According to mythology, mistletoe magic can stick romance, confer fertility and carry serenity to militaristic couples. The plant is accredited with the power of healing. The characteristics of mistletoe are presently being harnessed by Raphael Medical Centre in Kent, which is new outpatient unit and proffers built-in cancer treatment.
The mistletoe is used by the centre to war unwanted effects of radiotherapy and chemotherapy like nausea, fatigue, infections, low mood and weight loss. Experts believe that mistletoe herb improves the immune system and help to kill tumour cells especially pancreatic, breast, colo-rectal, lung cancer together with leukaemia and lymphomas.
The results are so encouraging that Prof Gene Feeder from Primary Care at Bristol University is beginning the first lead study. He stated that patients receiving mistletoe during and after radiotherapy seem to endure those treatments better. The treatment involves two injections a week for two years.
The patients can be injected at home after initial treatment by clinical staff to observe effects. They try to find inflammation at the site of an injection. It may be tender, itchy and painful for two days, explained Dr Maurice Orange MSc, who heads the integrated cancer care clinic at Raphael.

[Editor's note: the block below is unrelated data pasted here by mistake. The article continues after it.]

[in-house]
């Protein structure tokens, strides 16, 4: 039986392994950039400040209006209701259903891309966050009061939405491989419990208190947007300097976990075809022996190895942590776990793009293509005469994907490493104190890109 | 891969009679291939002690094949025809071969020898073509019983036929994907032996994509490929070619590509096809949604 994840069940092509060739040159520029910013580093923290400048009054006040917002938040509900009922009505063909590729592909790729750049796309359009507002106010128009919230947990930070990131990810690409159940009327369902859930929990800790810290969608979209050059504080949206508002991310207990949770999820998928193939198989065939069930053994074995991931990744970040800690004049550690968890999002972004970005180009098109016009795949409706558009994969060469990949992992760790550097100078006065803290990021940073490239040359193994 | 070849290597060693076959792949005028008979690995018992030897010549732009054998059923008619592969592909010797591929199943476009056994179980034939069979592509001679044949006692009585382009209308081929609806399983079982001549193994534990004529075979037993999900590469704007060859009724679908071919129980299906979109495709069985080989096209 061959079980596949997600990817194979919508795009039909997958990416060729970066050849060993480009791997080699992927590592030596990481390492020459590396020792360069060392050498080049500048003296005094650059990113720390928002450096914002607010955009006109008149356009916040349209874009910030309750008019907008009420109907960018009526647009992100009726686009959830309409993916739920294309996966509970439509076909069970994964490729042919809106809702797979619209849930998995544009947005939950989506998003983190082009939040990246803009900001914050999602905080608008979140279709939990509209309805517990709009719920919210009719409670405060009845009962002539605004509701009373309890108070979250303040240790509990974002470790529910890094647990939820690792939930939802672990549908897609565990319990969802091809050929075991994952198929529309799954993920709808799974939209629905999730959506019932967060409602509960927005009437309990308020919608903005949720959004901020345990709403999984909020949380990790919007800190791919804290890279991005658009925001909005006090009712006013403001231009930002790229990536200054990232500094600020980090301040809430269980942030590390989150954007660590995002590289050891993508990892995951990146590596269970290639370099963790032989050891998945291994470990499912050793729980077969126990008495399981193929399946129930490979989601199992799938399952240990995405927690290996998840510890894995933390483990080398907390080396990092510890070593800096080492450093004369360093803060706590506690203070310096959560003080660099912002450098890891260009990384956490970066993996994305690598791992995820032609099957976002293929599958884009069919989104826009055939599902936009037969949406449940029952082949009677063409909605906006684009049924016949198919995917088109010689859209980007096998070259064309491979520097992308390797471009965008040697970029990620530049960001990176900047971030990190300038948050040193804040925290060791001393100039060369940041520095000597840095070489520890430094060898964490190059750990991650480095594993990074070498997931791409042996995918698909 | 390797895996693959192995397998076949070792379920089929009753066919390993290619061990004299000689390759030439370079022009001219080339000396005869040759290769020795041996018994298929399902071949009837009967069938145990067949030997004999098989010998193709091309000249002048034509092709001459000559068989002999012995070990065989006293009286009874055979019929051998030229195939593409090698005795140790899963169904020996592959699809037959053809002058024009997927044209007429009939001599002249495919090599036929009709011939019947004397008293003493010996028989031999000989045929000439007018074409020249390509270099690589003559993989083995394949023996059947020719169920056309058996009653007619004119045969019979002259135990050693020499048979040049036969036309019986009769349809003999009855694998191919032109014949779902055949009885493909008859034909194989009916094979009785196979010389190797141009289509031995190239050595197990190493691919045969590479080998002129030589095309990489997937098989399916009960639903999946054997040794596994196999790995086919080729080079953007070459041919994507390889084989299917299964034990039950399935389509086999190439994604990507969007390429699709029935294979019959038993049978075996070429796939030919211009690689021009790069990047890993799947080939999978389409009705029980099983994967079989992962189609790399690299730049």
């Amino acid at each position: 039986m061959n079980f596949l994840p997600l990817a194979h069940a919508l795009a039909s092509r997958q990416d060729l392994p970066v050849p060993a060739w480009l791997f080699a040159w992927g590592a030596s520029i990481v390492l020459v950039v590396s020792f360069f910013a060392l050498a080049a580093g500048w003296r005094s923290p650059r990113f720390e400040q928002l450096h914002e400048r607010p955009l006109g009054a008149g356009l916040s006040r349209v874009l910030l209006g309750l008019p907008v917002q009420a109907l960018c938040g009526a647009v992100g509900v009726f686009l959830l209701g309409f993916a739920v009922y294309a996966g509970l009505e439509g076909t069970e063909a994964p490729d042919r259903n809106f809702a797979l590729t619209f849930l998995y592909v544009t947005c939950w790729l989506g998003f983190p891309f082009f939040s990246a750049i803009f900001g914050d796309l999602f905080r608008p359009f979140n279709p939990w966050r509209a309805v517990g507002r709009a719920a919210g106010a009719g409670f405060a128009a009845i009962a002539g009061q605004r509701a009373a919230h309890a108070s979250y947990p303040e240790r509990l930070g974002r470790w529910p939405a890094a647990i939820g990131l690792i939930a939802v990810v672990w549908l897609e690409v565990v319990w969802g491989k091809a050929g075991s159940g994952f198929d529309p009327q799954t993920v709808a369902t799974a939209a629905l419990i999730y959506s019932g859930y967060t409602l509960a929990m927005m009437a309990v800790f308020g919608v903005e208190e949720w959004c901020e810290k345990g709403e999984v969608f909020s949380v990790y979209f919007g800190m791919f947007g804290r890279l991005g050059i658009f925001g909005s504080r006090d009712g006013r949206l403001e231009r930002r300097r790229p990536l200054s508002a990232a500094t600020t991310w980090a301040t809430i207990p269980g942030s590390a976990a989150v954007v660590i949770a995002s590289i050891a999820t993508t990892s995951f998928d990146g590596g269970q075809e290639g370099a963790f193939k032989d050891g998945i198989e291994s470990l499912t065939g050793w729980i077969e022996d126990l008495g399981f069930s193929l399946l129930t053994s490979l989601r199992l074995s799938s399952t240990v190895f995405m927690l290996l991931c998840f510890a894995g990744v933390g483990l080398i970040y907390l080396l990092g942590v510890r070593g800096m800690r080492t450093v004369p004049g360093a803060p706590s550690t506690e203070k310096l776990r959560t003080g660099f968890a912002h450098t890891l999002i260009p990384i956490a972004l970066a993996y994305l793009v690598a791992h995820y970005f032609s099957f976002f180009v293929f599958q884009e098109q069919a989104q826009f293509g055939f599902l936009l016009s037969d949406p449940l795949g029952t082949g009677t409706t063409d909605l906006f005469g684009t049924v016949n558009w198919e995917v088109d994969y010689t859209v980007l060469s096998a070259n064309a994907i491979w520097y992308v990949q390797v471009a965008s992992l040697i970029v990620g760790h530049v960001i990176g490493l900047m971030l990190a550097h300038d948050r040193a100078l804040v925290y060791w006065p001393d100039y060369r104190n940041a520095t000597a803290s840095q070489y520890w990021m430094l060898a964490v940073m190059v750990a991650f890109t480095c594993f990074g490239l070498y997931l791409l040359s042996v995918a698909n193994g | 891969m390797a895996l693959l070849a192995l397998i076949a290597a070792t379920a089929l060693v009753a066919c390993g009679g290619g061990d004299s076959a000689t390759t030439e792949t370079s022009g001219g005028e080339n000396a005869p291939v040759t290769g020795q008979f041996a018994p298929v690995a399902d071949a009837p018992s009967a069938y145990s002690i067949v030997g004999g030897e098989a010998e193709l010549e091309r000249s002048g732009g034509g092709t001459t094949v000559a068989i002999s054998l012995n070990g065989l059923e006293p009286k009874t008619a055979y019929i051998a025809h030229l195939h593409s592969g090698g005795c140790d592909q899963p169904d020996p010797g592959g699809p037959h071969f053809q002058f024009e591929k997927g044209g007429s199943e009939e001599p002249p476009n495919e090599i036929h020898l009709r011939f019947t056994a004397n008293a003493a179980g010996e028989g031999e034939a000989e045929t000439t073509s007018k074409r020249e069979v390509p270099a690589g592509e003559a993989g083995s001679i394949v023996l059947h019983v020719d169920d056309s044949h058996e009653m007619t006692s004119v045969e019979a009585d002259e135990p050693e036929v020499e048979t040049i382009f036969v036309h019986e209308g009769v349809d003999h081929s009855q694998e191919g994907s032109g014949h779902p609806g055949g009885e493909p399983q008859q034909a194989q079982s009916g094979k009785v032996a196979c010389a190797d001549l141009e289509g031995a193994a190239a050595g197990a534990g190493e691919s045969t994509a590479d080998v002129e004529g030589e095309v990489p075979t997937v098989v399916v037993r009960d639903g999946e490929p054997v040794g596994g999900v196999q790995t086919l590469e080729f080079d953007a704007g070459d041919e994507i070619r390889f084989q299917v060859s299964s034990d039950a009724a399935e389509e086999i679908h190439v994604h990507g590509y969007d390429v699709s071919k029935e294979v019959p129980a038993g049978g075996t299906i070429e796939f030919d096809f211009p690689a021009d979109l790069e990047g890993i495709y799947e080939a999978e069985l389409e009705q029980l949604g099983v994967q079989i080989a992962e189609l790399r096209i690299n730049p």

These are enviable for the treatment and after weeks of treatment they snuggle down. Likewise within twenty-four hours of jab they expect patients to experience fatigue, off color, head ache with pains and body aches and raised body temperature. These are positive signs as the immune system is firing into action.
He added that on the basis of reactions they adjust the dose and increased as patients get used to it. The herb mistletoe is an attachment to conservative cancer treatment. Whereas patients now and then want to shun orthodox treatment, his job is to discussing best treatments, often referring patients to sympathetic oncologists.